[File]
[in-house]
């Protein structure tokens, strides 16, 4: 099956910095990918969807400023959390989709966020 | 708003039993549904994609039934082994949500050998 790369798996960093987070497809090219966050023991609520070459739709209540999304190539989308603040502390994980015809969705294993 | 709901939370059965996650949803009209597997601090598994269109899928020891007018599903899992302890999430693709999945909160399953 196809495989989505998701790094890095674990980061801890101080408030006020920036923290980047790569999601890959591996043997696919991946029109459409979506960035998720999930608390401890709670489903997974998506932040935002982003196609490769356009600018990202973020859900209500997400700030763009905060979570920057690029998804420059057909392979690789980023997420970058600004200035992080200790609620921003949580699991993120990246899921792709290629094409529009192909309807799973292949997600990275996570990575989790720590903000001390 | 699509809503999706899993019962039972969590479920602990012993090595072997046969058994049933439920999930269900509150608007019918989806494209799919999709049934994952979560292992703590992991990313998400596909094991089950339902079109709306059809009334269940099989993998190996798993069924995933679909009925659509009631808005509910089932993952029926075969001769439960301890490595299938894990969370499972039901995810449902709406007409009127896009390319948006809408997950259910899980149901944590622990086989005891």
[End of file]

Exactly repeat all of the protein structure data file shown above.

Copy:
[in-house]
């Protein structure tokens, strides 16, 4: 099956910095990918969807400023959390989709966020 | 708003039993549904994609039934082994949500050998 790369798996960093987070497809090219966050023991609520070459739709209540999304190539989308603040502390994980015809969705294993 | 709901939370059965996650949803009209597997601090598994269109899928020891007018599903899992302890999430693709999945909160399953 196809495989989505998701790094890095674990980061801890101080408030006020920036923290980047790569999601890959591996043997696919991946029109459409979506960035998720999930608390401890709670489903997974998506932040935002982003196609490769356009600018990202973020859900209500997400700030763009905060979570920057690029998804420059057909392979690789980023997420970058600004200035992080200790609620921003949580699991993120990246899921792709290629094409529009192909309807799973292949997600990275996570990575989790720590903000001390 | 699509809503999706899993019962039972969590479920602990012993090595072997046969058994049933439920999930269900509150608007019918989806494209799919999709049934994952979560292992703590992991990313998400596909094991089950339902079109709306059809009334269940099989993998190996798993069924995933679909009925659509009631808005509910089932993952029926075969001769439960301890490595299938894990969370499972039901995810449902709406007409009127896009390319948006809408997950259910899980149901944590622990086989005891």